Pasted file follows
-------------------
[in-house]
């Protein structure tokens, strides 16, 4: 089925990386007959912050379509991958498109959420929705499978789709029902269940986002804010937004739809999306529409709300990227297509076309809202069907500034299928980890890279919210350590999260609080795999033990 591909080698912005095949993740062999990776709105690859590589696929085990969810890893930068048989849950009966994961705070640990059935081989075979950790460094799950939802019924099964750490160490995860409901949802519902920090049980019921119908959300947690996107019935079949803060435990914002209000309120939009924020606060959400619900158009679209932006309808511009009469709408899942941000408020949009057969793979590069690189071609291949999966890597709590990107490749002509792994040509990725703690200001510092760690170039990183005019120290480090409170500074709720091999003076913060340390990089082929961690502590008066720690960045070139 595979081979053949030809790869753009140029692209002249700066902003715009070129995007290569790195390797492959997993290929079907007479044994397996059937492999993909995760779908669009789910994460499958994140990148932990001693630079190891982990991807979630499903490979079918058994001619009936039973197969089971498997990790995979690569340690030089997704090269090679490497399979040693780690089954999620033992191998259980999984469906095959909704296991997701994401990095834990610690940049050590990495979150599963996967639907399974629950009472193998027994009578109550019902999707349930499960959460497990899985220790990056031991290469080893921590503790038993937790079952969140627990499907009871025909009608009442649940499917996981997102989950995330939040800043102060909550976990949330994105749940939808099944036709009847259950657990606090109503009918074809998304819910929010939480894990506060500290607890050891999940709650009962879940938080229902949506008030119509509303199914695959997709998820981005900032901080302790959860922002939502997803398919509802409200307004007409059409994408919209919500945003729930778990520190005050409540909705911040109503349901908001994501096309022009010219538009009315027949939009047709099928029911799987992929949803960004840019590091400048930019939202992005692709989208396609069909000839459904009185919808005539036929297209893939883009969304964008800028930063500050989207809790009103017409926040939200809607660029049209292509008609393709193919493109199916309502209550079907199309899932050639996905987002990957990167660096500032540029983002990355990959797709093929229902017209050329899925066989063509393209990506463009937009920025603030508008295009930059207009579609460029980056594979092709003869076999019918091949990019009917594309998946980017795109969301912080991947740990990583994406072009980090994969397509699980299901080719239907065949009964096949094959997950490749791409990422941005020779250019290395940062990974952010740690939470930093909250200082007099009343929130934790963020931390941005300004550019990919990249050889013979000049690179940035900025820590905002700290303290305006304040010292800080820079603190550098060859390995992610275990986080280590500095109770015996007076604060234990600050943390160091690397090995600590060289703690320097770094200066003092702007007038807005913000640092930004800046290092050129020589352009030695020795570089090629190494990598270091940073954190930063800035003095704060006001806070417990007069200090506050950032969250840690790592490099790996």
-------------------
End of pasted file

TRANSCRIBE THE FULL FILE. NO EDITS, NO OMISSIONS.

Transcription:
[in-house]
């Protein structure tokens, strides 16, 4: 089925990386007959912050379509991958498109959420929705499978789709029902269940986002804010937004739809999306529409709300990227297509076309809202069907500034299928980890890279919210350590999260609080795999033990 591909080698912005095949993740062999990776709105690859590589696929085990969810890893930068048989849950009966994961705070640990059935081989075979950790460094799950939802019924099964750490160490995860409901949802519902920090049980019921119908959300947690996107019935079949803060435990914002209000309120939009924020606060959400619900158009679209932006309808511009009469709408899942941000408020949009057969793979590069690189071609291949999966890597709590990107490749002509792994040509990725703690200001510092760690170039990183005019120290480090409170500074709720091999003076913060340390990089082929961690502590008066720690960045070139 595979081979053949030809790869753009140029692209002249700066902003715009070129995007290569790195390797492959997993290929079907007479044994397996059937492999993909995760779908669009789910994460499958994140990148932990001693630079190891982990991807979630499903490979079918058994001619009936039973197969089971498997990790995979690569340690030089997704090269090679490497399979040693780690089954999620033992191998259980999984469906095959909704296991997701994401990095834990610690940049050590990495979150599963996967639907399974629950009472193998027994009578109550019902999707349930499960959460497990899985220790990056031991290469080893921590503790038993937790079952969140627990499907009871025909009608009442649940499917996981997102989950995330939040800043102060909550976990949330994105749940939808099944036709009847259950657990606090109503009918074809998304819910929010939480894990506060500290607890050891999940709650009962879940938080229902949506008030119509509303199914695959997709998820981005900032901080302790959860922002939502997803398919509802409200307004007409059409994408919209919500945003729930778990520190005050409540909705911040109503349901908001994501096309022009010219538009009315027949939009047709099928029911799987992929949803960004840019590091400048930019939202992005692709989208396609069909000839459904009185919808005539036929297209893939883009969304964008800028930063500050989207809790009103017409926040939200809607660029049209292509008609393709193919493109199916309502209550079907199309899932050639996905987002990957990167660096500032540029983002990355990959797709093929229902017209050329899925066989063509393209990506463009937009920025603030508008295009930059207009579609460029980056594979092709003869076999019918091949990019009917594309998946980017795109969301912080991947740990990583994406072009980090994969397509699980299901080719239907065949009964096949094959997950490749791409990422941005020779250019290395940062990974952010740690939470930093909250200082007099009343929130934790963020931390941005300004550019990919990249050889013979000049690179940035900025820590905002700290303290305006304040010292800080820079603190550098060859390995992610275990986080280590500095109770015996007076604060234990600050943390160091690397090995600590060289703690320097770094200066003092702007007038807005913000640092930004800046290092050129020589352009030695020795570089090629190494990598270091940073954190930063800035003095704060006001806070417990007069200090506050950032969250840690790592490099790996």